One of Mark Emmert's go-to lines when talking about his role as NCAA president and the extent of his power to lead the association is to explain how those outside college sports mistakenly believe his job is similar to that of NFL Commissioner Roger Goodell.
Tom McMillen, the former Maryland basketball player and congressman who now leads the Lead1 association of Division I athletic directors, summed up the NCAA presidency this way: “The job is tough. Expectations without power.”
Emmert announced Tuesday he was stepping down from the job he has held for the past 12 years by June 2023, depending on how quickly a replacement is found.
Before the NCAA chooses its next president and determines the skills and characteristics it wants from a new leader, the decision-makers for the nation's largest governing body in college athltics must first decide what they want the NCAA to be and to do.
“I think it’s a little bit premature to define the characteristics you’d be looking for in a leader without really getting through whatever is described as the restructuring, transformation, re-reinvention process,” former Big Ten Commissioner Jim Delany said Wednesday.
The NCAA is in currently reshaping Division I —- the wealthiest and most prominent level of college sports, de-emphasizing the role of the national office and handing more power to conferences and schools. A new, streamlined constitution was ratified in January, opening the door for each of the NCAA's three divisions to govern themselves.
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The Division I transformation committee, co-chaired by Southeastern Conference Commissioner Greg Sankey and Ohio University athletic director Julie Cromer, has been meeting weekly and is expected to deliver a report with proposed reforms by August.
The 21-member panel has been charged with examining what should be required of Division I schools, what benefits athletes should receive, how rules should be made and enforced, and how revenue should be shared.
All of this activity comes as the NCAA's ability to govern has been undercut by loss after loss in court, most notably last year's unanimous Supreme Court ruling against the association.
“It’s obviously a very different job than it was 12 years ago or even eight years ago,” said Gabe Feldman, director of the sports law program at Tulane. “And the role of the NCAA president may be significantly diminished if the decentralization efforts continue and the authority moves more toward the conferences.”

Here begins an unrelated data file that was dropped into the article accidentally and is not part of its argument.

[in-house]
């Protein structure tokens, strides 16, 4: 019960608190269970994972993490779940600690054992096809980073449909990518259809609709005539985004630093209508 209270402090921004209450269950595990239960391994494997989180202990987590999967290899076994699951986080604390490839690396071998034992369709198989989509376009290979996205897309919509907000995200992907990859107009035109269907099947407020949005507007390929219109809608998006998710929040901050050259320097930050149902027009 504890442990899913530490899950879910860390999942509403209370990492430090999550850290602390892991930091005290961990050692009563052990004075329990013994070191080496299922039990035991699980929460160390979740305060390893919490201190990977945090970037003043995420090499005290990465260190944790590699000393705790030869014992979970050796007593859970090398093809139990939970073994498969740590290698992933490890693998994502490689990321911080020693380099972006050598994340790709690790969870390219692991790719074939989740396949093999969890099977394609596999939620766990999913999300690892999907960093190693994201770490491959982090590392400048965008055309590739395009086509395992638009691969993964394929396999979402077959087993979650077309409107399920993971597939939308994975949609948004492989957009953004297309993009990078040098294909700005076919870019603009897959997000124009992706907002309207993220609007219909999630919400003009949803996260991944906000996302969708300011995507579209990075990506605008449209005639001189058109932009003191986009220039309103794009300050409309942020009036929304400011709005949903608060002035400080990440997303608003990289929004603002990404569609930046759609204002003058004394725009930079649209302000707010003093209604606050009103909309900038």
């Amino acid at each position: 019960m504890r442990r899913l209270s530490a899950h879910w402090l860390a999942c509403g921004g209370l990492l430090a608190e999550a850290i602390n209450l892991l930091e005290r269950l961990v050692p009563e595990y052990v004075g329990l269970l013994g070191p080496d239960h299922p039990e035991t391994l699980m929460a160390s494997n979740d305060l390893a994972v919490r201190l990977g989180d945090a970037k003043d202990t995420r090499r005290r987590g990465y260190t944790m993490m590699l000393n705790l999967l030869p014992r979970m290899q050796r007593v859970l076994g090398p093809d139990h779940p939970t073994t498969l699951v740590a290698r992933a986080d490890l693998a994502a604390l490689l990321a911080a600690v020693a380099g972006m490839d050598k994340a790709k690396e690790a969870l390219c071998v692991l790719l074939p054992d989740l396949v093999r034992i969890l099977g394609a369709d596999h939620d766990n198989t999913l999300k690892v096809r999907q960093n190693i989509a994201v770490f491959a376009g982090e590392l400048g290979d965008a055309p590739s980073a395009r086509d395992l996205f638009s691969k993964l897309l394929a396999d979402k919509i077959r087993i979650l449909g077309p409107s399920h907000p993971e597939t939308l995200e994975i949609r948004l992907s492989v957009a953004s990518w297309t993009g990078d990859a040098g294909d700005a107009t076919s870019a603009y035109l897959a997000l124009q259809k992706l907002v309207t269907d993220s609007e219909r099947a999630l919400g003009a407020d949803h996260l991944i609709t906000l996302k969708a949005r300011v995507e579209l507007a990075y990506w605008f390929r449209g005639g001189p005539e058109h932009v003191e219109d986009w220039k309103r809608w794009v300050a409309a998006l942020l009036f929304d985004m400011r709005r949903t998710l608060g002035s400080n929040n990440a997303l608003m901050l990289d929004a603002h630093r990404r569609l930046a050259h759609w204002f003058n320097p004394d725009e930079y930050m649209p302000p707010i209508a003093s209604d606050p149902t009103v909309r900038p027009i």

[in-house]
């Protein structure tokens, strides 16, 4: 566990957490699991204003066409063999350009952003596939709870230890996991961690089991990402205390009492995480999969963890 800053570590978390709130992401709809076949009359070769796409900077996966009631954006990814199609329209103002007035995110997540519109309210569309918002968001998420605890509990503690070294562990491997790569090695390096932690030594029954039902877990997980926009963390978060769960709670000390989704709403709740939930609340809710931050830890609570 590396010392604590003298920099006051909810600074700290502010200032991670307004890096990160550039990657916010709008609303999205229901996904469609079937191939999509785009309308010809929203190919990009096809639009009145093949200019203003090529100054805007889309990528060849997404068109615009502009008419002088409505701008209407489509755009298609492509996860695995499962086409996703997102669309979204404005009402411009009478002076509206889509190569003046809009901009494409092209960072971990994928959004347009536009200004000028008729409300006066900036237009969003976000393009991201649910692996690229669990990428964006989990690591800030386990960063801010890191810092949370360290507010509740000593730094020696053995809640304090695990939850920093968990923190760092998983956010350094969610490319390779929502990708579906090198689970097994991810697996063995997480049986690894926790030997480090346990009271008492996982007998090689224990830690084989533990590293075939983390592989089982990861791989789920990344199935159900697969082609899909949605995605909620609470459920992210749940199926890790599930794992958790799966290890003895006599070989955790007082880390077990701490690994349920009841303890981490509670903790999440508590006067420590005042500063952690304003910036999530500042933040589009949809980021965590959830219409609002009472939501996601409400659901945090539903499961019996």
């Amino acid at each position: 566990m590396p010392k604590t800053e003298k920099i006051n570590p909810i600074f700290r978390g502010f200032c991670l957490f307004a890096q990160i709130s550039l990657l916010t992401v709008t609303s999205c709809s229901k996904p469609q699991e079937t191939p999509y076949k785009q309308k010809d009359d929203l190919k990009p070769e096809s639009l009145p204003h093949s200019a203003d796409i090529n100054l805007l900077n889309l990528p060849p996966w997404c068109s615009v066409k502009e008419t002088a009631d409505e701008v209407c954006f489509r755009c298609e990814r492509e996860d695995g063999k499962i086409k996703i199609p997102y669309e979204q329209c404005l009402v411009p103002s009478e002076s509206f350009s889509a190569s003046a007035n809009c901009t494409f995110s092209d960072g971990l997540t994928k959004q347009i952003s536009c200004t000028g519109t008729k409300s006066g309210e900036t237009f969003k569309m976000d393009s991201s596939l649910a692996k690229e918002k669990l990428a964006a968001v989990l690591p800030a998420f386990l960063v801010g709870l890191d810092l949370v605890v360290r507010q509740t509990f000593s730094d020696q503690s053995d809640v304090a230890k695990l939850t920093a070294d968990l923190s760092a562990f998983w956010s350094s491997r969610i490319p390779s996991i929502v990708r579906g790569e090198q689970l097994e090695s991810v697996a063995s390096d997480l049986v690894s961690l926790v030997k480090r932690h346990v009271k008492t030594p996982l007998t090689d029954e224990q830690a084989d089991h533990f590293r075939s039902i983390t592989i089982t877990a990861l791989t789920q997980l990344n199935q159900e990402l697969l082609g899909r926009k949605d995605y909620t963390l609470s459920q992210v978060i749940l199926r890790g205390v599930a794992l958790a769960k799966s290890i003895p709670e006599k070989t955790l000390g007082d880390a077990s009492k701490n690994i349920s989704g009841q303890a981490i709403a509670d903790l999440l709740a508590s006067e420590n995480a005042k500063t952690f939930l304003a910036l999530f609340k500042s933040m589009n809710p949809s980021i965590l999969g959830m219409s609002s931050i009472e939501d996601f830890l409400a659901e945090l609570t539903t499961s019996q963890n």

Feldman added: “But it doesn’t matter how good the leader is. The captain of the ship can’t navigate the ship if they don’t have a map and if there are holes all over the ship.”
Emmert’s role during a decade of sweeping upheaval in college sports was to lead an association that governed by representative democracy. There are more than 1,100 member schools serving nearly 500,000 athletes. It’s a slow-moving bureaucracy, with a wildly diverse membership — even just within Division I's 350 schools.
The role of the NCAA going forward could be to simply run championships, including the management of media rights deals for those big-ticket events such as the March Madness basketball tournaments.
If that's the case, is an NCAA president — or CEO or executive director —- even necessary?
“I think if we want to continue having March Madness the way we've had it, if we want to continue having the coordination among the schools, if we want to continue to have this, at least in theory, being education first and academic institutions competing athletically, then yes, I think it is beneficial to have a central figure over all of it,” Feldman said. “But if this becomes more conference-based, then potentially no.”
McMillen said he believes a central governing body with a leader will remain necessary.
“You need someone first of all that can articulate a vision of what college sports should be, and I don’t think that vision is to be mirror images of the NBA or the NFL for basketball and football," McMillen said. "It's to be a derivation of higher education."
To McMillen, the NCAA's next leader will need to be someone who has or can build good relationships with lawmakers in Washington. Emmert had become a punching bag for politicians on both sides of the aisle while pleading for a federal law to regulate athlete compensation.
The NCAA's next leader will also need to be able to collaborate with conference commissioners, especially those of the Power Five leagues such as the SEC and Big Ten.
“They've become power sources of their own,” McMillen said. “And you have to be extremely collaborative because no one really, truly, is ultimately in control. It’s very diffused.”
Feldman suggested the time might be right for the leader of the NCAA to come from outside college sports.
“What we’ve seen over the last 10 years is judges, legislators, governmental agencies are looking at college sports and seeing something different than those within college sports have seen over the last 20, 30 years,” Feldman said. “They are seeing a more commercial enterprise that looks more like professional sports.
“It may be beneficial for someone to be able to look at this enterprise with a fresh set of eyes and explain what it looks like to the non-insider,” he said.
But why would anyone want the job during such a chaotic time in college sports?
Len Elmore, the former Maryland basketball player who co-chairs the Knight Commission on Intercollegiate Athletics, said the NCAA will have to find someone with a sense of duty to the mission of protecting college athletics.
“There’s a mountain to climb,” Elmore said. “And there are a lot of people who want to reach the pinnacle the right way.”
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